The future belongs to the bold

This research uncovers truths about the state of Canada's business courage and provides insights into the positive impact courage can have on an organization's success.

Over the past year, Deloitte surveyed 1,200 Canadian business leaders to evaluate the state of courage in our businesses. This marks the first time that courage in business has been measured and its impact quantified.

Key findings:

  • While only 11 per cent of Canadian businesses are courageous, 30 per cent are evolving.
  • Courage drives growth and if business leaders take action, Canada has the potential to reach new heights.
    • Courageous businesses achieve better results: 69 per cent of courageous businesses saw revenues rise last year, compared to only 46 per cent of fearful businesses; 34 per cent of fearful businesses reported falling revenues last year — they were twice as likely to experience revenue decreases as their courageous peers.
    • Courageous businesses pursue growth more aggressively: 67 per cent of courageous businesses intend to increase their R&D investment over the next five years, compared to 22 per cent of fearful organizations; 49 per cent of courageous businesses introduced significant amounts of new products or services over the past five years, compared to just 23 per cent of fearful businesses.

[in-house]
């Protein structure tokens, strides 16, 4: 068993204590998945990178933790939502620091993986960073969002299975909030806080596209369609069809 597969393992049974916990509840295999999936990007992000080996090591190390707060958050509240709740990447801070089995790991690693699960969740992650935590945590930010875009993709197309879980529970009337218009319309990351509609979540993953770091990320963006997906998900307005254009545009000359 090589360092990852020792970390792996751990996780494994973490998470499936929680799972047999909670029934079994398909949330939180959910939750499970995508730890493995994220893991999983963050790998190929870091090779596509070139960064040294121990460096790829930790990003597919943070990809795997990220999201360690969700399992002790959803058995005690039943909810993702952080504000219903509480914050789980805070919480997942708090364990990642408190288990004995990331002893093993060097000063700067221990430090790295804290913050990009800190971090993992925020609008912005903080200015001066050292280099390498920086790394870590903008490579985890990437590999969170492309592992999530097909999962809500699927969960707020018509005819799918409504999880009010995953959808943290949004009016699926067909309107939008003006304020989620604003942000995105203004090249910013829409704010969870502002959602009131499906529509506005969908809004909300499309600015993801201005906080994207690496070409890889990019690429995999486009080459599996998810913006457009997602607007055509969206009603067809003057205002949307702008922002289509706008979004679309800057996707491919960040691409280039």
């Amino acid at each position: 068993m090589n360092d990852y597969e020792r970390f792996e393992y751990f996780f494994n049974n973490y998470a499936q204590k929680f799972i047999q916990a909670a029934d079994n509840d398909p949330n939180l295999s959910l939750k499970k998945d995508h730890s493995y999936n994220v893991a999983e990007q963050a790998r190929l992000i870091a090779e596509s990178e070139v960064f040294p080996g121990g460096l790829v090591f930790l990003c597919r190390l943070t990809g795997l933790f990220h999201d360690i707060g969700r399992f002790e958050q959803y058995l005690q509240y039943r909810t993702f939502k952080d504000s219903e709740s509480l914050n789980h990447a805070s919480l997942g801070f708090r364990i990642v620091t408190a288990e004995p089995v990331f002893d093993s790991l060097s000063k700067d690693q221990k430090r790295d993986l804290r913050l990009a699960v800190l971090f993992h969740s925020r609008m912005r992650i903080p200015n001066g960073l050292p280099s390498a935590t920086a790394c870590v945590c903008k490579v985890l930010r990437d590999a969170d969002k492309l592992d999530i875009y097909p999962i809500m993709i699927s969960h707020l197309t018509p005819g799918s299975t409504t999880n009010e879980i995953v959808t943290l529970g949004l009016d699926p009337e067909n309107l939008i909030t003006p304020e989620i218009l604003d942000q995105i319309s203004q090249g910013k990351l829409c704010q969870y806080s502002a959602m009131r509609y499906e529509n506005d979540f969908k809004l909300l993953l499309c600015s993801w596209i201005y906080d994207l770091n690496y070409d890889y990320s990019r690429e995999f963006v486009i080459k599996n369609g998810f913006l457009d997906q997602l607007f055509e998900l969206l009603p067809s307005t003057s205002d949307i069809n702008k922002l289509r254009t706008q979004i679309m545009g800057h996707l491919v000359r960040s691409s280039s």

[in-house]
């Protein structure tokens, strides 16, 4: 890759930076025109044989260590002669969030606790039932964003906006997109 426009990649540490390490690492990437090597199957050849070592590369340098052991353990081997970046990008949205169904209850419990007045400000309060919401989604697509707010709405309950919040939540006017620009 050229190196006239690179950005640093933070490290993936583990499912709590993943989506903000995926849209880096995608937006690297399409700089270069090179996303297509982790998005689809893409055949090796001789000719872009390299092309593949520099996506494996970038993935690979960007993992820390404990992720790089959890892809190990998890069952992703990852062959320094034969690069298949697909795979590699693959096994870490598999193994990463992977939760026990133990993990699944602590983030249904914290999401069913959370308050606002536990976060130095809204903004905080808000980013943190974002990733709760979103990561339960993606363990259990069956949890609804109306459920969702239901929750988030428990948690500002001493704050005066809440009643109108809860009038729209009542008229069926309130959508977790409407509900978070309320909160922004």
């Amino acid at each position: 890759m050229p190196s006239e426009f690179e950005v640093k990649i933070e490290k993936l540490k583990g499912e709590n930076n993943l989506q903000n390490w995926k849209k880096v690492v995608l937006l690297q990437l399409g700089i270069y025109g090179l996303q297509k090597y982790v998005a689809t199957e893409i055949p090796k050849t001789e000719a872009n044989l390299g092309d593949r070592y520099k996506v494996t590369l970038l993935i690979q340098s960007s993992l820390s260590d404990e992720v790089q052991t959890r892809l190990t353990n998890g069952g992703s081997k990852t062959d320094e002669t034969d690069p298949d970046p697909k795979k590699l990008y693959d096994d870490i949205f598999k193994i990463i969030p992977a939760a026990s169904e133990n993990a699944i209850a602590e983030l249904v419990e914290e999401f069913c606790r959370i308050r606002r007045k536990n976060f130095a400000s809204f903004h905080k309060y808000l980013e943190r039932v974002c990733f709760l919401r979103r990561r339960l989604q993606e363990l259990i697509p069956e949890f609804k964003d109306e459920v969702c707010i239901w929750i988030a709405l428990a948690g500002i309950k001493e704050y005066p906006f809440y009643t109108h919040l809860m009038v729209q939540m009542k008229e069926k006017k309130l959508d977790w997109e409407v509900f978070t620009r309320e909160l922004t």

Courage is taking a stand and doing the right thing, the hard thing, for the greater good, despite being filled with fear, doubt or uncertainty. Deloitte has identified five elements that are critical to cultivating courage in Canadian businesses:

  • Be provocative and challenge the status quo: Courageous businesses articulate points of view that may run counter to convention. They embrace disruption — some even pursue it. They defy industry norms or existing best practices even in the face of outside criticism.
  • Take calculated risks: Courageous businesses use thorough, rational analysis grounded in data to develop new ideas, investments and innovations. They understand their risks clearly — and look for opportunities where the risks appear greater and the rewards smaller.
  • Do what's right: Courageous businesses take actions that generate positive, long-term impacts for their firm, their people and their country. They’ll defer short-term gains to ensure long-term success, and they place a greater value on non-monetary organizational goals.
  • Start with yourself: Courageous business leaders are guided by their passion and are seen as authentic. They use their strong moral compass to inform their organization’s decisions. They're more likely to take personal accountability for the company’s failures — and share the credit for its successes.
  • Unite to include: Courageous business leaders surround themselves with diverse thinkers from different backgrounds. They understand the value and importance of soliciting and incorporating input and feedback from people at all levels of their organizations.